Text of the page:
Our policymakers need to get out of the conventional financing mindset. With continued, increasing rates of generic drug use and higher and higher concentrations of specialty products consuming the whole of the pharmacy dollar, the existing model will become outdated. We can avoid cliff conversions and radical change if we are planning for the future and being clear-eyed about the reality of what is ahead. The prevalence of chronic diseases is growing, not shrinking. Innovative medications must continue to be developed, not stifled. Cures greater than $1 million per person will come to the marketplace, in droves, at the same time that our national debt is likely to start choking our ability to insure ourselves as a country against storms, economic events, and other catastrophic events, let alone the costs associated with fantastical advances in medicine.


Fee for service is dying. Fee for product should be, too. Accountability, at-risk contracting, performance, and skin in the game are here to stay.

Examples of innovation or alternative value-based arrangements might include the following:

•Carve outs and insurance captives. For chronic diseases, where the need for a product is maintained over many years, the value proposition is delay of disease progression or reductions of costs and reinfection over many years. Because our system of insurance and public payer funding, such as Medicaid, typically cycles on annually, it is difficult for manufacturers to express the value of a drug over time. By creating insurance “captives,” or arrangements, with specific patients with conditions such as diabetes, manufacturers may be able to carve out taking a particular portion of the risk of the whole and separating it out from the traditional system of insurance, particularly with government payers and employers where the governmental entity or sponsor will carry that risk for most of the patients, regardless of insurer. That creates a direct relationship between the government or sponsor and the manufacturer.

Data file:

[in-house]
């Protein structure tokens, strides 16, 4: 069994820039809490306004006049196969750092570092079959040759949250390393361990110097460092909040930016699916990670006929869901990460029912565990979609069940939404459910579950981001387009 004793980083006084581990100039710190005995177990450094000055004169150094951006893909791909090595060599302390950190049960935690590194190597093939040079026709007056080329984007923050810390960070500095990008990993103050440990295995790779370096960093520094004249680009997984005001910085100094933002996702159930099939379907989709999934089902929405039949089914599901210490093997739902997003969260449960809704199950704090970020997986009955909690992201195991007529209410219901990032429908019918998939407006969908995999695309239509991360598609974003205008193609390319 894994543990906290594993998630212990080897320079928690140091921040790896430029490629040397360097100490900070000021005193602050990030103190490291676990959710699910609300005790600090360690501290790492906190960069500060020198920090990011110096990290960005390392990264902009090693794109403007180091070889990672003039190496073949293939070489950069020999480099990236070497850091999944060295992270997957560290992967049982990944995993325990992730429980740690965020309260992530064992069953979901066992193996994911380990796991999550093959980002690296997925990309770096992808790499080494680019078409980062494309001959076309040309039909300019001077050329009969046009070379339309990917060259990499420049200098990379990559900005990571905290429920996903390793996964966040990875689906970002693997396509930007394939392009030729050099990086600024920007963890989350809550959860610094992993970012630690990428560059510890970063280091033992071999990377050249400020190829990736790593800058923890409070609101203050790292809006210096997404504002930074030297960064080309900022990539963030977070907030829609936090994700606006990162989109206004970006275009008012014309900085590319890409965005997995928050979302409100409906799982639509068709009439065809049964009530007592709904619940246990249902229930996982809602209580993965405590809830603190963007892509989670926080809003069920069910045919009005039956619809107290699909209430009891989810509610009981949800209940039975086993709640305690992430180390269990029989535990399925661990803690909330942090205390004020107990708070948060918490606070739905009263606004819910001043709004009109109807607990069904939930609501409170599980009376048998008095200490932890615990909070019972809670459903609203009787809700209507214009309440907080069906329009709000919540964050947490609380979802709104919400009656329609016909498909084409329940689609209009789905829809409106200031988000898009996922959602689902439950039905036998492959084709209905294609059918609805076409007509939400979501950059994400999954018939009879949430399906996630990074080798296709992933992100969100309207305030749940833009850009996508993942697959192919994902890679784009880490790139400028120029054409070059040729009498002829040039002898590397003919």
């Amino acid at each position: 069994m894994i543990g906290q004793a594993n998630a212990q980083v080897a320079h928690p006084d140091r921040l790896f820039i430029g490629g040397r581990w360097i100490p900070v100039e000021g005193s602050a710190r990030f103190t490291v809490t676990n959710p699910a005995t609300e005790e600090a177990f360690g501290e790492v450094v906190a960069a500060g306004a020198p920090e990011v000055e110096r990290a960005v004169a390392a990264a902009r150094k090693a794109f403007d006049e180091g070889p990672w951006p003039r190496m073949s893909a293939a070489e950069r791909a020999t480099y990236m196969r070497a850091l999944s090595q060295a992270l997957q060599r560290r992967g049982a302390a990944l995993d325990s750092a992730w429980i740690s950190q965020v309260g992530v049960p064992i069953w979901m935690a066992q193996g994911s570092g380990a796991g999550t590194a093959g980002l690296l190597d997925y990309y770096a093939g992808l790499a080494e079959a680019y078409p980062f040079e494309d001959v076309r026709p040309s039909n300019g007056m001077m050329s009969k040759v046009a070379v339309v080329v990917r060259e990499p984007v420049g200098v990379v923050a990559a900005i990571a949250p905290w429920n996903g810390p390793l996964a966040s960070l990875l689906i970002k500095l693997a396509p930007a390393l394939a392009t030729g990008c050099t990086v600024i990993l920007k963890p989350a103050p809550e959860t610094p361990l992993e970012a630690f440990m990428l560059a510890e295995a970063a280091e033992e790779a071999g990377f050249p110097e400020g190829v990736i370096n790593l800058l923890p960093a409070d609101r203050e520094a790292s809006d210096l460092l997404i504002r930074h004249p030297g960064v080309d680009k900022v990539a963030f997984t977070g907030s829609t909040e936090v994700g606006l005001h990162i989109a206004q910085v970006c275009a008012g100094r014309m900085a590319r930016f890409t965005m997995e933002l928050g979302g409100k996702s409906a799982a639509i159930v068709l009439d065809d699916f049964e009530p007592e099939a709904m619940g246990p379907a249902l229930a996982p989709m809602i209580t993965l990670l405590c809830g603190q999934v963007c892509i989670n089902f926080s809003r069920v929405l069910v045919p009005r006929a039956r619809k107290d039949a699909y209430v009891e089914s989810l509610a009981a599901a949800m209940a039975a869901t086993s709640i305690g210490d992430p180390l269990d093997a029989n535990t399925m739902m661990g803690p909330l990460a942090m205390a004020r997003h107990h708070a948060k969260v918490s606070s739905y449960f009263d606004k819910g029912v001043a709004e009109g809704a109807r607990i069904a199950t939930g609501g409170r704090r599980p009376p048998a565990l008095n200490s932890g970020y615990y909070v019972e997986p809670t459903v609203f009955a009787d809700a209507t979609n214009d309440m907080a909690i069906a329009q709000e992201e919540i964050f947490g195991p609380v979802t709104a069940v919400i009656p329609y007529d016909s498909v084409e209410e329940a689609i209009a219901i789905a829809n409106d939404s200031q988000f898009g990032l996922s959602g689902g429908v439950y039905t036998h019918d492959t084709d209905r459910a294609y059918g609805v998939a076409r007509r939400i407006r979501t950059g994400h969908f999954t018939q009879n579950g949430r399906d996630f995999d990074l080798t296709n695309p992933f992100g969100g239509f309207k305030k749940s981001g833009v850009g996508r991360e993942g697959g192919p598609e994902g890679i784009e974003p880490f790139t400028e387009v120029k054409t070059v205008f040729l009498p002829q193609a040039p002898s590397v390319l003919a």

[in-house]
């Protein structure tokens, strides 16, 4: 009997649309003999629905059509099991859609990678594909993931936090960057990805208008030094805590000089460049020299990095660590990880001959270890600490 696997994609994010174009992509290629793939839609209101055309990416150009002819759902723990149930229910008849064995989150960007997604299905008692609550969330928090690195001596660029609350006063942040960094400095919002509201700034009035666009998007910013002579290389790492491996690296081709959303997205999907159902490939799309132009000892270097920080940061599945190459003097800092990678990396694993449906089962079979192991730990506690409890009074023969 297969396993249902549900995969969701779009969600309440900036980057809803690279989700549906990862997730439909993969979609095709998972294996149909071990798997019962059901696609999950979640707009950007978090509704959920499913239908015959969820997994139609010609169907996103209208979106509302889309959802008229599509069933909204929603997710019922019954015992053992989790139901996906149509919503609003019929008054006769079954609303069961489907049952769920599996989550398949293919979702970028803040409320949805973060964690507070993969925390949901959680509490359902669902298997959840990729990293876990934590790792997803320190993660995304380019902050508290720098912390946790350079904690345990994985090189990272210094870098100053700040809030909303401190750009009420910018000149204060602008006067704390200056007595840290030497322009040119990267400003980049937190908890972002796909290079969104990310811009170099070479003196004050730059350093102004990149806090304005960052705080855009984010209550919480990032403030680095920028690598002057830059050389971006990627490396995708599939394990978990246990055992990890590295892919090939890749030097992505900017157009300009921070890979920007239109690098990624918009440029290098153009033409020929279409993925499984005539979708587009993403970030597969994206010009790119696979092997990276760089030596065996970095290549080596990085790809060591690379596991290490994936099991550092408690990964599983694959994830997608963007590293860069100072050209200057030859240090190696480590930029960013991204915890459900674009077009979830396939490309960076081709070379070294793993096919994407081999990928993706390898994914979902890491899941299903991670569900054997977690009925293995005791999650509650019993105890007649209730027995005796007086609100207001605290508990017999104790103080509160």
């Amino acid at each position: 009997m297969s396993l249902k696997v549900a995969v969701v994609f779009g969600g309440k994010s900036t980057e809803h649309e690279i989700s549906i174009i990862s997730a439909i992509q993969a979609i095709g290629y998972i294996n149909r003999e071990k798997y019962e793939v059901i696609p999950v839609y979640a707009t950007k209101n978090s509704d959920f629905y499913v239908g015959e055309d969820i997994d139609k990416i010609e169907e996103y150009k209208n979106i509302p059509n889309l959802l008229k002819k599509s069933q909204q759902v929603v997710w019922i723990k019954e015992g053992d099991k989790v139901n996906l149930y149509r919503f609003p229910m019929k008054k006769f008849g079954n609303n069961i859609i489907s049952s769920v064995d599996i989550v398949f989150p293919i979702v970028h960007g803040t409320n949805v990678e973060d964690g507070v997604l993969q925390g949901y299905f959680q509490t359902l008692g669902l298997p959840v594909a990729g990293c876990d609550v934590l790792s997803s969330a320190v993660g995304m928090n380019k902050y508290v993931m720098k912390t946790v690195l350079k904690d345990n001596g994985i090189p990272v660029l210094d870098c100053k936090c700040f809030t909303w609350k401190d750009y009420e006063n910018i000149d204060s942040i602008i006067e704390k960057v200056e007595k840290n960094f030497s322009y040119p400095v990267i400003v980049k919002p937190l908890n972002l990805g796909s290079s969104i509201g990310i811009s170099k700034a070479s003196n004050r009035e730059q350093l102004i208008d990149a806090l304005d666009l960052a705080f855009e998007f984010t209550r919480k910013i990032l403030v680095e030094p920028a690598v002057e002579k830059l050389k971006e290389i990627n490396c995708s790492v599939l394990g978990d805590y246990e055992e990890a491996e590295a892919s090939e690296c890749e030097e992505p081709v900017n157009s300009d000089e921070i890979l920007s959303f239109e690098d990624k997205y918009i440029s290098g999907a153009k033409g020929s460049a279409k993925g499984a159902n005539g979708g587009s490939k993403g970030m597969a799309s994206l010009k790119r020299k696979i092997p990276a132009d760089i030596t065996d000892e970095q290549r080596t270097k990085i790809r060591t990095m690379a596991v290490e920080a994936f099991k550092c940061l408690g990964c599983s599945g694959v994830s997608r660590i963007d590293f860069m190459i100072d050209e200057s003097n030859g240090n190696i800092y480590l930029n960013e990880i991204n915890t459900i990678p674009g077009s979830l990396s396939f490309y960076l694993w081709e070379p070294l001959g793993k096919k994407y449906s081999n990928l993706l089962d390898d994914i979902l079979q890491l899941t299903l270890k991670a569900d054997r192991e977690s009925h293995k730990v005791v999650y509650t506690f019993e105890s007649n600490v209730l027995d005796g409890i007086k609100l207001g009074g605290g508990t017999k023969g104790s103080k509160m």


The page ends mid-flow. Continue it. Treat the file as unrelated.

• Colicensing and distribution agreements with govern- ments and sponsors. Hepatitis C is the best example of a disease in desperate need of big thinking and big pools of dollars for up-front investments that pay dividends over many years and decades. There are about 3.5 million Americans living with hepatitis C, with about half unaware that they have it, according to the CDC.1 The way we cover and finance medications is at absolute odds with the economic and humanistic benefits of these treatments. Much like vaccinations, we should be taking a “treat everyone and eradicate the disease” and “community-level immunity/treatment” approach. That requires pooling resources and contracting with manufacturers. Why don’t employers, foundations, and government spend a few hundred billion dollars for an unlimited supply of treat- ment that costs nickels incrementally to produce but results in trillions of dollars in economic savings and productivity across future decades?

• Outcomes-based reimbursement. Amgen’s arrangement with Harvard Pilgrim in 2017 for reimbursing the plan if a member had a heart attack was the first major splash in this area. Since that time, the number of these types of arrange- ments have grown. According to a webinar last May,2 68% of partner/payer/sponsor leadership would entertain an outcome or value-based relationship with a manufacturer and nearly a third already had some experience with these types of arrangements.


1. Hepatitis C kills more Americans than any other infectious disease [news release]. Atlanta, GA: CDC; May 4, 2016. cdc.gov/media/releases/2016/p0504-hepc-mortality. html. Accessed March 23, 2019.

2. Drummond M, Sampsel E, Kenney JT, Rice T. Devising outcomes-based contracts. Is the devil in the details? Academy of Managed Care Pharmacy website. amcp.org/ WorkArea/DownloadAsset.aspx?id=23443. Published May 2, 2018. Accessed March 22, 2019.

Related Videos
Practice Pearl #1 Active Surveillance vs Treatment in Patients with NETs
© 2024 MJH Life Sciences

All rights reserved.